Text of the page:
But let's talk about The Dark Knight. Even if it's not your absolute favorite, you can't dismiss that it's one of the best Batman movies. Nolan builds tension steadily throughout the film, as the Joker slowly drives Gotham into complete pandemonium. Needless to say, you'll be engrossed even during the slower sequences. Christian Bale returns and is a good Batman (yeah I know, minus the voice), along with many familiar faces from Batman Begins. The most noteworthy reprisals are Michael Caine as Alfred, Morgan Freeman as Luscious Fox, and Gary Oldman as Jim Gordon. But it's Heath ledger's Joker that truly steals the show. The decision to not provide the clown prince with a backstory and mold the character into an anarchist only mirrors the modern tones the Nolan was trying to purvey. The addition of Two Face, although not given too much screen time, is welcomed as he demonstrates what Bruce could become should he allow the persona of Batman to consume him. It definitely deserves a watch for any superhero, Batman fan, or anyone who is just a fan of a good crime drama.
Star Wars Episode III: Revenge of the Sith
With the infamous release of The Phantom Menace and the dull second installment, Attack of the Clones, George Lusas was able to somewhat redeem the prequel trilogy with the closing act. Sure Revenge of the Sith is not on par with any of the original three films, but its still meets the criteria of genuinely feeling like a Star Wars movie, which its two lesser brethren were so desperately lacking.
Sure some of the dialogue is still bad and Hayden Christian as Anakin does not improve the situation (Come on, out of all the actors in Hollywood, we’re stuck with him to play one of the most badass villains of cinema history). But this film packs a punch with its plethora of action scenes and music that actually sounds like its from the originals. Undoubtedly the darkest of the Star Wars saga, the foreboding atmosphere and steady build to the collapse of the jedi order and the rise of the empire definitely work in Episode III’s favor.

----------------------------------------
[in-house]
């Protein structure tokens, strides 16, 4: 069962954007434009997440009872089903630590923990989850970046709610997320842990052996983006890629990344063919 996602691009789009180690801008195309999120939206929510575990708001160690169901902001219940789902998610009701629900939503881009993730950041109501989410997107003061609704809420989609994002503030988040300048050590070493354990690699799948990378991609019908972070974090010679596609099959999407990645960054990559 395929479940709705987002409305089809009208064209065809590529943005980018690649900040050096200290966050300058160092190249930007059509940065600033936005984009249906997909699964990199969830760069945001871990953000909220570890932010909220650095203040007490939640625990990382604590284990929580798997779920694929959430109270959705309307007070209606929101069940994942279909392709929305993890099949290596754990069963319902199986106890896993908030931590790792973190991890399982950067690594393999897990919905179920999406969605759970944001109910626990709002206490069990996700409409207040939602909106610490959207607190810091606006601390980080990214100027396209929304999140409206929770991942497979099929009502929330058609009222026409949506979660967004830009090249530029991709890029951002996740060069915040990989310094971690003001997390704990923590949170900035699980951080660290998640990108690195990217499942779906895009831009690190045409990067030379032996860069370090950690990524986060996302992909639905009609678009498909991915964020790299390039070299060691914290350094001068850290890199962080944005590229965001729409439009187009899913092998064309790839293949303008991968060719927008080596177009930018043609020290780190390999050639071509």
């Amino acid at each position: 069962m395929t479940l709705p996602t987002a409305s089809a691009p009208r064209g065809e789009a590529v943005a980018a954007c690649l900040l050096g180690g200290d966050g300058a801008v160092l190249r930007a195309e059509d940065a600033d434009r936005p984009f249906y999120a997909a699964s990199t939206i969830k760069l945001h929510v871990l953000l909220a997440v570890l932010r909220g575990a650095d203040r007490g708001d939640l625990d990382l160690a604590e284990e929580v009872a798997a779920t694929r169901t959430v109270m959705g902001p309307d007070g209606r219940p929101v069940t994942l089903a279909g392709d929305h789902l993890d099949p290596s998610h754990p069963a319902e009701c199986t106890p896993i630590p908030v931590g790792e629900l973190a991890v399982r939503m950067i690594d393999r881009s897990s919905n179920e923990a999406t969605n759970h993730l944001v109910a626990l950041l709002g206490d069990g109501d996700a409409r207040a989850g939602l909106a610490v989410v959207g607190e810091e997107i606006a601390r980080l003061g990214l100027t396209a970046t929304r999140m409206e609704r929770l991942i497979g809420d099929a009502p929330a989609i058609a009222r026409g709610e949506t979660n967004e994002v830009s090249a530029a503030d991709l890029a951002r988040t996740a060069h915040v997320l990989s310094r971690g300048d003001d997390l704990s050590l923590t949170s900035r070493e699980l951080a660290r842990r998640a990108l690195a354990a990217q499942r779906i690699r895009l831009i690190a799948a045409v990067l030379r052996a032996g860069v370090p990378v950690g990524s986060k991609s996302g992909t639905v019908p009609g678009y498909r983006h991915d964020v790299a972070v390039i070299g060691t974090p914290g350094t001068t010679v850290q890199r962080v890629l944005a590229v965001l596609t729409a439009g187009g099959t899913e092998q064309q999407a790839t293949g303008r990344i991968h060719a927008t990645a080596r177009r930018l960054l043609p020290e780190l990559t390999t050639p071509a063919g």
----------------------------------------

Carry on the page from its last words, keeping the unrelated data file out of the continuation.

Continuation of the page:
The final conflict between Vader and Obi-Wan on the hellish wasteland Mustafar, while Yoda duels the Emperor simultaneously on Coruscant, is undeniably the highlight of not only the film, but the prequel trilogy. If you’ve given up after Episode II, it’s time for a revisit because there was a light at the end of the prequel tunnel.
But I couldn't stop there, without mentioning this one. Yeah, I know it says top 10 at the top, but we can't forget about this little gem...
What's Trolls 2, let alone Trolls? Well no one would even remember the first had it not been for its cult-followed sequel. The original was a humble horror movie, with some interesting creature effects and nothing else too special. It's no masterpiece, but not horrible. The sequel is well, as horse of a different color.
I won't even begin to explain this movie, as it falls into the category of being so bad it's good. I don't know of anyone who has not seen the now infamous, "Oh my god" clip. If you got some time and you're in the mood for some crap, give it a watch.